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The Stanley Cup Violence Growing Rampant: Is The NHL Too Lenient?

Hockey article at Knup Sports

Is NHL’s stance towards Stanley Cup violence too lenient? Find out more here!

Hockey is arguably the most aggressive sport. According to Nationwide Children’s, In the United States alone, there are more than 20,000 injuries seen in emergency departments as a direct result of the sport.

Stanley Cup Violence: It Needs to Stop

Some would argue that in the professional sports world, that is what attracts some of the fans. There is even a popular expression as a result of the game’s reputation; “I went to a fight and a hockey game broke out.”.

However, in recent years it has been called into question as to whether the sport is too aggressive, especially when it comes to playoffs. The NHL is known for having referees that will turn a blind eye, so to say, and allow fights to go on longer than is normally allowed in order to enhance the spectacle of the sport.

The league is also known for giving out lighter punishments for roughness during the playoffs. It’s all in the name of keeping the “culture of hockey” sacred and many of the older fans prefer this, some of which can recall times when helmets weren’t even required.

There has been much more research into concussions and the consequences that can echo long after a player has hung up their skates. The narrative of continuing to play despite an injury, whether visible or not, to prove something is outdated.

There are complaints from some that the league is too lenient with its punishments. As an example from the 2021 playoffs, Nazem Kadri with the Colorado Avalanche received an eight-game suspension after a “high, forceful check” to the Blues Justin Faulk’s head on May 19.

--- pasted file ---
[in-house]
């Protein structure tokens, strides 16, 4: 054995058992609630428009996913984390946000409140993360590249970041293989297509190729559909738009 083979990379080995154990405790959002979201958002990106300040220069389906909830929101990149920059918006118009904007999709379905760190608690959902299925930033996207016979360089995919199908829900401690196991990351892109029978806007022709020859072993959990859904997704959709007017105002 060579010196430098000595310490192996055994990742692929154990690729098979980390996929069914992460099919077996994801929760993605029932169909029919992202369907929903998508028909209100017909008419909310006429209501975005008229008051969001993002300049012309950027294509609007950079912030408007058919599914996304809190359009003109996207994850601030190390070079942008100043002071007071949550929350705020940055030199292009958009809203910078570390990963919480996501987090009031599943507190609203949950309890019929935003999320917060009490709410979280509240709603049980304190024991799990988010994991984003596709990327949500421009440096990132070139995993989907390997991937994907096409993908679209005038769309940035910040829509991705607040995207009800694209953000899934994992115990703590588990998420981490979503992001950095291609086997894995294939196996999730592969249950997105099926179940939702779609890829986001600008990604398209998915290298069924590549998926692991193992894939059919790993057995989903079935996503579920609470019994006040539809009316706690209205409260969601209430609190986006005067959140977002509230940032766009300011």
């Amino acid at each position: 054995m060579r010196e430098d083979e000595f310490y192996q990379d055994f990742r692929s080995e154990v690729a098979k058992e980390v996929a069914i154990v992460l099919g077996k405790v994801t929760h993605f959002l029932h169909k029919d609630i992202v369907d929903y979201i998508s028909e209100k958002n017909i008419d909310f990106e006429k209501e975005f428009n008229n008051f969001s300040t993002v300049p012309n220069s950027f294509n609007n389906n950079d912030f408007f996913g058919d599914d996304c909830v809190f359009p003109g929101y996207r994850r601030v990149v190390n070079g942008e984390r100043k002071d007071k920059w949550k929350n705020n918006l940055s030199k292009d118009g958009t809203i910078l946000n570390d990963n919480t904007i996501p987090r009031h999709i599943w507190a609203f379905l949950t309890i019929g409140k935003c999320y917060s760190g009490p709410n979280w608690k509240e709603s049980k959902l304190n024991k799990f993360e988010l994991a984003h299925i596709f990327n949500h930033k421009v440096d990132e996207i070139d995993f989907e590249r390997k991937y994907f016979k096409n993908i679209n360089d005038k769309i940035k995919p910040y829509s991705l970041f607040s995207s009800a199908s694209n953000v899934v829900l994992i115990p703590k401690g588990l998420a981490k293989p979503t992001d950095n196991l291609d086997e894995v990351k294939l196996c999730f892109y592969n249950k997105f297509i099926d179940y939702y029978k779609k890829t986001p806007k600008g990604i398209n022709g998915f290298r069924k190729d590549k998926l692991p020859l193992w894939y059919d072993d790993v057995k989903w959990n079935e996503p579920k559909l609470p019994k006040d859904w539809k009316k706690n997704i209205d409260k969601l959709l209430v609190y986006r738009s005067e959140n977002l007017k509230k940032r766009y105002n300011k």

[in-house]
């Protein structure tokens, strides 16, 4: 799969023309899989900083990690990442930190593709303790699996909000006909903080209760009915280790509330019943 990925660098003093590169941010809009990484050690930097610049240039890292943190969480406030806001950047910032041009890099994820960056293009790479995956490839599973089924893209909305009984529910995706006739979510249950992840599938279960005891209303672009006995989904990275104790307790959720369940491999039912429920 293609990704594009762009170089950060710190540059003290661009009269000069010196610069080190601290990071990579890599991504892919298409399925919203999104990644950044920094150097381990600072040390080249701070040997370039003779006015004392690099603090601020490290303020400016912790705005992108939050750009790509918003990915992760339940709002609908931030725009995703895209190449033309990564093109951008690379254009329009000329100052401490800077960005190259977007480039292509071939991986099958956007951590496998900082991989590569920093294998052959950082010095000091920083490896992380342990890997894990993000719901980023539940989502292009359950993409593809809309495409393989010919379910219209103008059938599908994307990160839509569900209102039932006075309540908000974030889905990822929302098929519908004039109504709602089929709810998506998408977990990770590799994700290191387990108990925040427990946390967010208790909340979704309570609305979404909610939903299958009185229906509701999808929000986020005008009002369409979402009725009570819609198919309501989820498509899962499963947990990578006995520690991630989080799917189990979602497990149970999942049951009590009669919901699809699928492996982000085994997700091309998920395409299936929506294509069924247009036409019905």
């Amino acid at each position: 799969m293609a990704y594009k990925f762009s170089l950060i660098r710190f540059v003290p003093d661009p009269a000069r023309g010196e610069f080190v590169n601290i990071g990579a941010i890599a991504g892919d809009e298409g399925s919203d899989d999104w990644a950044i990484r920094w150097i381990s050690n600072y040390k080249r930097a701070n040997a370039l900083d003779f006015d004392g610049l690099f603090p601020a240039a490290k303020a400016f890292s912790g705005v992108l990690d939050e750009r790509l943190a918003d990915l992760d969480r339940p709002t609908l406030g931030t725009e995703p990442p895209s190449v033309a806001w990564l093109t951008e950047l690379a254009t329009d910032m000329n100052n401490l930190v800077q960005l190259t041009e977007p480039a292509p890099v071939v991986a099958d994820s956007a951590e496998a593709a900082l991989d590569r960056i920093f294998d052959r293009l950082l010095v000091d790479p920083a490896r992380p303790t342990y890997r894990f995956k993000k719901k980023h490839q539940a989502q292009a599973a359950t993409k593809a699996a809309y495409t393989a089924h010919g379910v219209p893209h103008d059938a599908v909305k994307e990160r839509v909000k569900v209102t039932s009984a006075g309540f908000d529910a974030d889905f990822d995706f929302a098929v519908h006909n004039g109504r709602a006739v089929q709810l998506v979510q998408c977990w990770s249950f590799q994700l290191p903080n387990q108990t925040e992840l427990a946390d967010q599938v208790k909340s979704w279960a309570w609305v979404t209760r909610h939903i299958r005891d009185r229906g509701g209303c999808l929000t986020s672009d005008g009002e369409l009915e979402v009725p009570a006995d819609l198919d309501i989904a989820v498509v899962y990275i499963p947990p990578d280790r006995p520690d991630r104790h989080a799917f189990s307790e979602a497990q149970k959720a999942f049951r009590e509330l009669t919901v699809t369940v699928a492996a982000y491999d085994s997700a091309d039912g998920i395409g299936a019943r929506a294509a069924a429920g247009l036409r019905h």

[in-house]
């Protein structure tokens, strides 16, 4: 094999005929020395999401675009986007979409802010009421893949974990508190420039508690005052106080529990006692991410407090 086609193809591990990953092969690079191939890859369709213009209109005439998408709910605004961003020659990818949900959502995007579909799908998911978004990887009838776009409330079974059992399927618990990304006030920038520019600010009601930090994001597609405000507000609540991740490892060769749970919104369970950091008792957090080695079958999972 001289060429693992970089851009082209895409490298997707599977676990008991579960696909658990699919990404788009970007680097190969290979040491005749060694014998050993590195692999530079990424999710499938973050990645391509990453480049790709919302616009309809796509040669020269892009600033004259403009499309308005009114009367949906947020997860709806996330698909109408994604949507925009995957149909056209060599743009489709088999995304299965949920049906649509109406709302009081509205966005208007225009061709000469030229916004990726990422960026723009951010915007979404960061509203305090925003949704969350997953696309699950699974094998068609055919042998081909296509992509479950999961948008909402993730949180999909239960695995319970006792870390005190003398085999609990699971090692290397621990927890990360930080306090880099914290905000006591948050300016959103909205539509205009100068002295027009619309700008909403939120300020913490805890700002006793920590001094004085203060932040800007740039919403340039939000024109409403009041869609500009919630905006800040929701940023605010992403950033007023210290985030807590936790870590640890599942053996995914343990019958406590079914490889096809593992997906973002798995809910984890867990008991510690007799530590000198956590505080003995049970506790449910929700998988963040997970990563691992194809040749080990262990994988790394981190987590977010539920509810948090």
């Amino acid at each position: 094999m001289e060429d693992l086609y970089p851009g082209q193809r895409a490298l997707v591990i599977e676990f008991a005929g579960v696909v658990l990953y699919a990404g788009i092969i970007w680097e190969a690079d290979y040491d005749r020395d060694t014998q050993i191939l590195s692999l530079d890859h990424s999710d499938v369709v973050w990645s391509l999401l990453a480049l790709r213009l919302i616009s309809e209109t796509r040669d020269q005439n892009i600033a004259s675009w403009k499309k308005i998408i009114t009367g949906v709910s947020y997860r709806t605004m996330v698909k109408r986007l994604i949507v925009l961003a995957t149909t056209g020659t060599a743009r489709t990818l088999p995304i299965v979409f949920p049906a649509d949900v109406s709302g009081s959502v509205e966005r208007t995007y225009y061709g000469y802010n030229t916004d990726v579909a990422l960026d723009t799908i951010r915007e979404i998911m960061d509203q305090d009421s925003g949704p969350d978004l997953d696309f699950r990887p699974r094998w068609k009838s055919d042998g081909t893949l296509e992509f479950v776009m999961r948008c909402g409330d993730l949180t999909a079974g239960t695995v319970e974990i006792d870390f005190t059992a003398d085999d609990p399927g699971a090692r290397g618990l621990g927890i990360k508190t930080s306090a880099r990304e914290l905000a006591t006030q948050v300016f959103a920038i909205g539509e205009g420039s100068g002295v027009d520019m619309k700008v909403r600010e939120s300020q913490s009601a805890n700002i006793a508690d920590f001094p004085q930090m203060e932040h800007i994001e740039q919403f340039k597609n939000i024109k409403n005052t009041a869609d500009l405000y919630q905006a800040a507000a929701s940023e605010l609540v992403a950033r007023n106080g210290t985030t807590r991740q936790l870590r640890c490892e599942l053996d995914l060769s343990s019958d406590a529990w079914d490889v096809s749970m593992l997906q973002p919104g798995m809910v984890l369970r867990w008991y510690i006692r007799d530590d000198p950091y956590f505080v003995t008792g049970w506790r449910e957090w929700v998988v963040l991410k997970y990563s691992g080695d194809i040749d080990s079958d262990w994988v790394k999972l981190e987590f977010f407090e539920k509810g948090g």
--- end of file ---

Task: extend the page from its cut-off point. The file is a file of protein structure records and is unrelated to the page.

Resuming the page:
This is Kadri’s sixth career suspension, three of which took place in the postseason over the last six Stanley Cup playoffs. This shows again how aggressive the NHL playoffs can get.

Stanley Cup violence has to stop! These six incidents do not account for other hits and checks that were unnecessary that he administered; these are just the ones he got reprimanded for. The question is whether enough is being done to ensure that repeat offenders such as Kadri get the message.

To use this example again, at least NHL commissioner Gary Bettman decided to uphold the eight-game suspension despite Kadri’s appeal. The fact that Kadri felt he was entitled to a lighter sentence shows that not all of the players are getting the message to lay off on the aggressive playing style.

A repeat offender who is endangering the game of hockey and ruining the reputation of the sport should receive more punishment for their actions. After Kadri’s eight-game suspension is up, what is to prevent him from hurting another player again, supposedly in the name of the game? However, the fact that he did receive such a long suspension shows that the league is trying to fix the problem of Stanley Cup violence.

Final Verdict

Yes, the referees and the league need to be stricter when it comes to playoffs because players’ health and careers are on the line. The game is just as fun, if not more, when no one leaves the ice on a stretcher. Hockey is already dangerous enough without the added threat of referees not controlling the aggressiveness level on the ice.

Hockey is one of the best games, if not the best game, in the world. It is constantly growing in popularity, but one way to quickly lose that momentum is to show the world that the league cares more about excitement and drama than players’ safety. In the past, the league has been lenient on hits, checks, and other forms of fighting when it comes to playoffs, but that is changing.

The league and the referees are beginning to realize that they can’t let as much go in the playoffs as they used to. Although Kadri seems to not be learning his lesson, he is at least getting punishment for his actions.

The NHL is heading in the right direction to prevent the playoffs from experiencing too much violence, but there is still a long way to go in ensuring players’ safety in the quest for the Stanley Cup.

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